Why They Hate Us, or Which Young Conservative Stereotype are You?

These days, it seems that the sexiest thing for student columnists to write about is, well, us – the conservatives on campus.

Over the last year, the same column has appeared in campus newspapers across the country.* It is a concession – though never an apology – that the liberal student body, with all its sweeping claims of tolerance, has behaved unfairly toward its conservative peers. Young Republicans have become a persecuted minority.

By all means, it’s a story that needs to be told. At Stanford, it is almost impossible to voice a conservative opinion and keep the conversation civil. I will never forget one friend’s response when – in a discussion before the ’08 election – I implored, “Whatever you think of John McCain’s political views, you at least have to admit he’s a hero – and admire what he did for our country.”

“No, actually,” she spat, “I don’t.”

I can only hope that these columns – unoriginal and condescending though they may be – will prompt students to re-evaluate such behavior.

At the same time, these columns are also an opportunity for us to reflect – to put ourselves in their place and ask, “What do they see when they look at young conservatives? And why do they hate us so much?”

I worry that, in the eyes of liberal students, campus Republicans have become a collection of unflattering clichés. We are their friends and classmates, but our political beliefs make us caricatures of an enemy. In their eyes, we are simply The Greek, The Policy Wonk, The Religious Crusader, and The Libertarian.

Clearly, these stock characters depict only the demons of college conservatives. And by relying on these stereotypes, the liberal student body has come to understand us as an amalgamation of our weaknesses: we are a group with the entitlement and exclusivity of The Greek, the antagonism of The Policy Wonk, the stubbornness of The Religious Crusader, and the apathy of The Libertarian.

So how can we fix this? By showing our liberal friends what we ourselves have always known: that no conservative is fairly represented by any of these one-sided cartoons – and that such characterizations are patently false.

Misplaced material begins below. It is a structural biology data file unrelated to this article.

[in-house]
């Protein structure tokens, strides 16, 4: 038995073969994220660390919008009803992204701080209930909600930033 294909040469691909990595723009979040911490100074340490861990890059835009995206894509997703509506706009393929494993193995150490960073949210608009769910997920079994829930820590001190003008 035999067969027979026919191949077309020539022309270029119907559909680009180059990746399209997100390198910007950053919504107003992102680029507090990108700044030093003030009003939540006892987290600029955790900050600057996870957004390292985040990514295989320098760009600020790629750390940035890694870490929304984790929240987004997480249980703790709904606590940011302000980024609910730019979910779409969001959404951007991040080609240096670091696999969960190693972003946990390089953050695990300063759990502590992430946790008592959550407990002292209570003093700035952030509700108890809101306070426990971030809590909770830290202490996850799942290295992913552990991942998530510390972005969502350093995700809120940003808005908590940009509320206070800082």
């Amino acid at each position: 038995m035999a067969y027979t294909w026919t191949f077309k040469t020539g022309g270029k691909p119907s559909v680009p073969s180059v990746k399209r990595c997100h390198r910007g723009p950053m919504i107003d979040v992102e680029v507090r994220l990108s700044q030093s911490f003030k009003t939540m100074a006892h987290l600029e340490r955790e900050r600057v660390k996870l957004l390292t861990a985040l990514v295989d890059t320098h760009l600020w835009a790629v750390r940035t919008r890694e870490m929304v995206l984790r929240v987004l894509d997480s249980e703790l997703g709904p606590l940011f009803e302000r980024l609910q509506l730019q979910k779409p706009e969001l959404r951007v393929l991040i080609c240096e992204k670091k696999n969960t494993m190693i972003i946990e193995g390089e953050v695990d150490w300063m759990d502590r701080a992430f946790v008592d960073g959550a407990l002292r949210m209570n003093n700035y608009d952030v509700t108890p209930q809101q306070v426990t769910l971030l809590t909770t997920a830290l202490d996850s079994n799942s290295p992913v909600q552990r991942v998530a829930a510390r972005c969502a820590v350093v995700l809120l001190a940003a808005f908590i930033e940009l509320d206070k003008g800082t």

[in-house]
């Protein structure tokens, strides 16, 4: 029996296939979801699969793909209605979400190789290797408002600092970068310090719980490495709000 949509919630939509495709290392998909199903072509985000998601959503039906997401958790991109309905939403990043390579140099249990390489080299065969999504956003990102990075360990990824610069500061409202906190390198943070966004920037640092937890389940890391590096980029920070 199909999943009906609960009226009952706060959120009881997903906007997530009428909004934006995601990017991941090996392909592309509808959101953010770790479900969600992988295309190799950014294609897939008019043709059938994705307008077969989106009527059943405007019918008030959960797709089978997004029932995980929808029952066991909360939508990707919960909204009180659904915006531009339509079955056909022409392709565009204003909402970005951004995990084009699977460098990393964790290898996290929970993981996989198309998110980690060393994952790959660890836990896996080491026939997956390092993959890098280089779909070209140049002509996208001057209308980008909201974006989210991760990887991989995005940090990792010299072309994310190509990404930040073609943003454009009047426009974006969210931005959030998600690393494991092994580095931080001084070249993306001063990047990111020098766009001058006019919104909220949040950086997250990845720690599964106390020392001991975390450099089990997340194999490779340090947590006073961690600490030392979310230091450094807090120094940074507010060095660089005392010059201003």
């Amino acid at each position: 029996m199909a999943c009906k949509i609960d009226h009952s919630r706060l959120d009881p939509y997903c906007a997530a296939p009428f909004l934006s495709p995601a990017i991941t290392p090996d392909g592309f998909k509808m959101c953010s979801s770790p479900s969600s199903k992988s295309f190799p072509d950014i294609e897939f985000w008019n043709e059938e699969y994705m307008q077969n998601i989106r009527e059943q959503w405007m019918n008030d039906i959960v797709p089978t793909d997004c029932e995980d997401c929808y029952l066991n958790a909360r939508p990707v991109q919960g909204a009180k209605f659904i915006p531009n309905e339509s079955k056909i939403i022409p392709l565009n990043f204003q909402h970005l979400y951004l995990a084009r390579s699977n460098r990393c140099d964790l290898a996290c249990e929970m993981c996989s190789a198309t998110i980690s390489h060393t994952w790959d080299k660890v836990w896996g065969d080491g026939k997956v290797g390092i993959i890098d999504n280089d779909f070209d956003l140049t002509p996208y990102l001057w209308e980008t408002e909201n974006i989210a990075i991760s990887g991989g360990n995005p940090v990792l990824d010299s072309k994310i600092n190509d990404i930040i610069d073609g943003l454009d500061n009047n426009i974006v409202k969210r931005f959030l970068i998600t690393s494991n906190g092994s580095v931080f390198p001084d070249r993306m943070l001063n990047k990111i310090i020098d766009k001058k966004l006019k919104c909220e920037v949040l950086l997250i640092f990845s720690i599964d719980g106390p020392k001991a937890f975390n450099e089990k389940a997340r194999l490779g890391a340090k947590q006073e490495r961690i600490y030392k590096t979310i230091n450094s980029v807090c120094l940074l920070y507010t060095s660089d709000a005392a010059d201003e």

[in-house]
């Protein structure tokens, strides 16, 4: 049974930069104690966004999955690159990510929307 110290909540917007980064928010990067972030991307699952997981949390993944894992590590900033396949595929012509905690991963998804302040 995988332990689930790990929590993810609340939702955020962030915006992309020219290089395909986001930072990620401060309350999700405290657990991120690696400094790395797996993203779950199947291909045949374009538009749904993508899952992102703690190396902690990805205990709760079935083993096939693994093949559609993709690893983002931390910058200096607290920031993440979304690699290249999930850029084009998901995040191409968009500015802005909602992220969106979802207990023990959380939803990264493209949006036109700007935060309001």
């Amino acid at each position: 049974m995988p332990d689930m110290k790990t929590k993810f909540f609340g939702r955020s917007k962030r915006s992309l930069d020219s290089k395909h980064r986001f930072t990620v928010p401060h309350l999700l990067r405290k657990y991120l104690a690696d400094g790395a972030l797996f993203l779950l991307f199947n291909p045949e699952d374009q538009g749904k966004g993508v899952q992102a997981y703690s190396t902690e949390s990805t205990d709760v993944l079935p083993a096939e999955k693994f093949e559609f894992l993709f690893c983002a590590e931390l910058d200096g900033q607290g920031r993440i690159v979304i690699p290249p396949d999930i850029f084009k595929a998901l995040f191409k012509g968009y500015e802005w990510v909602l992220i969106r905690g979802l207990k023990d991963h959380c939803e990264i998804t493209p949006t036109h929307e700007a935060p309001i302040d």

We must show them that, yes, our group has its Greeks, but they bring charisma and loyalty. We have our Christians, but we cherish their love, compassion, and selflessness. Our group has its libertarians, but we welcome their fierce independence and intellectual curiosity.

And on this campus, we are all political junkies – passionate about government and prepared to devote our lives to shaping our country’s future.

In the end, these stereotypes may be built on a grain of truth, but only a fool believes they are the full story.

*For examples, see Alexandra Petri’s “Don’t Ask, Don’t Tell”**in The Harvard Crimson, John Scrudato’s “To Avoid Discrimination” in The Yale Daily News, and Molly Spaeth’s “Closeted Conservatism” in our very own The Stanford Daily.

The Greek

The most visible of campus conservatives, he wears his conservatism proudly –and with preppy flare. The Greek comes from a wealthy family, attended an exclusive private school, and is now an active member of his fraternity. For him, the Republican Party is more than politics: it’s a way of life, a family tradition, and a status symbol that matches his seersucker shorts and Vineyard Vines bowtie. If the GOP is the party of privilege, he wants in.

Can be found: At the frat house, telling jokes about women and minorities.

The Policy Wonk

If you’re reading this column in print, odds are you’re The Policy Wonk. He’s the intellectual of the bunch, and he follows politics with a fervor that borders on the obsessive. Don’t know the name of your congressman? He does, and he’s got their voting record memorized to boot. Whatever you do, don’t mention healthcare around him – even if you’ve never been introduced. He’ll interrupt, call you a moron, and recite his twelve-point plan for privatizing the industry. Then he’ll hand you a button for his 2020 presidential campaign.

Can be found: Actually attending Hoover luncheons.

The Religious Crusader

The Religious Crusader is a true social conservative, standing law and equal protection be darned! She listens to her parents, loves God, and Supports Our Troops. She’s not the brightest crayon in the box – but, hey, what conservative is? – so she clings to religion. Sure, she’s got the courage to stand up for what she believes, but what she believes in is wrong.

Can be found: Baking cookies to send to American troops abroad.

The Libertarian

The oddball of the group, The Libertarian has nowhere else to go. He reads Milton Friedman, Friedrich Hayek, and Ludwig von Mises for fun. In his eyes, the government is the source of all evil, and the free market, the source of all good. Marijuana and prostitution should be legalized – not that he’d touch either, of course. He’s pretty sure there’s no such thing as a soul, but he’s put his up for sale on Ebay just in case.

Can be found: At the shooting range, clutching this month’s Economist.

Marissa Miller is Vice President of the Chi Omega sorority and held various positions in The Stanford Daily, including Features Editor and Director of Staff Recruitment.

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